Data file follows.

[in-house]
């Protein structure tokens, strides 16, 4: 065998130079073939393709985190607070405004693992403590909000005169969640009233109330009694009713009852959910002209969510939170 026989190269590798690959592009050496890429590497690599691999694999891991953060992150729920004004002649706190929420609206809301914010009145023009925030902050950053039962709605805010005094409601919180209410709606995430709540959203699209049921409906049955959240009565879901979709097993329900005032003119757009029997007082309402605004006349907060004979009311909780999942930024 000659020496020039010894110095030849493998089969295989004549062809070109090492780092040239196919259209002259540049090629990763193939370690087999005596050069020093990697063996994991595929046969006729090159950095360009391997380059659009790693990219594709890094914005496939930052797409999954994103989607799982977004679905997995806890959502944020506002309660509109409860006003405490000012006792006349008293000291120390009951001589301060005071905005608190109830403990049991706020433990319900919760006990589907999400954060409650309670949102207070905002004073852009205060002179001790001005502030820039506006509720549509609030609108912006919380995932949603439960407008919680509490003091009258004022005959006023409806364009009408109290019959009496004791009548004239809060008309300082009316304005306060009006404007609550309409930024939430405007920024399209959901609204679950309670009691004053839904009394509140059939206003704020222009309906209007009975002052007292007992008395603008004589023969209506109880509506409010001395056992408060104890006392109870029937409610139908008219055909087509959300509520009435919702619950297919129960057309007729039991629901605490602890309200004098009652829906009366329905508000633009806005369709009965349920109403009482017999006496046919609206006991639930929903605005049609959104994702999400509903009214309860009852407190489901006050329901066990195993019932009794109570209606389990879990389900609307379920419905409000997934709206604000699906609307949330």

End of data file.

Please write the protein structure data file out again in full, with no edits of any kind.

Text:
[in-house]
């Protein structure tokens, strides 16, 4: 065998130079073939393709985190607070405004693992403590909000005169969640009233109330009694009713009852959910002209969510939170 026989190269590798690959592009050496890429590497690599691999694999891991953060992150729920004004002649706190929420609206809301914010009145023009925030902050950053039962709605805010005094409601919180209410709606995430709540959203699209049921409906049955959240009565879901979709097993329900005032003119757009029997007082309402605004006349907060004979009311909780999942930024 000659020496020039010894110095030849493998089969295989004549062809070109090492780092040239196919259209002259540049090629990763193939370690087999005596050069020093990697063996994991595929046969006729090159950095360009391997380059659009790693990219594709890094914005496939930052797409999954994103989607799982977004679905997995806890959502944020506002309660509109409860006003405490000012006792006349008293000291120390009951001589301060005071905005608190109830403990049991706020433990319900919760006990589907999400954060409650309670949102207070905002004073852009205060002179001790001005502030820039506006509720549509609030609108912006919380995932949603439960407008919680509490003091009258004022005959006023409806364009009408109290019959009496004791009548004239809060008309300082009316304005306060009006404007609550309409930024939430405007920024399209959901609204679950309670009691004053839904009394509140059939206003704020222009309906209007009975002052007292007992008395603008004589023969209506109880509506409010001395056992408060104890006392109870029937409610139908008219055909087509959300509520009435919702619950297919129960057309007729039991629901605490602890309200004098009652829906009366329905508000633009806005369709009965349920109403009482017999006496046919609206006991639930929903605005049609959104994702999400509903009214309860009852407190489901006050329901066990195993019932009794109570209606389990879990389900609307379920419905409000997934709206604000699906609307949330």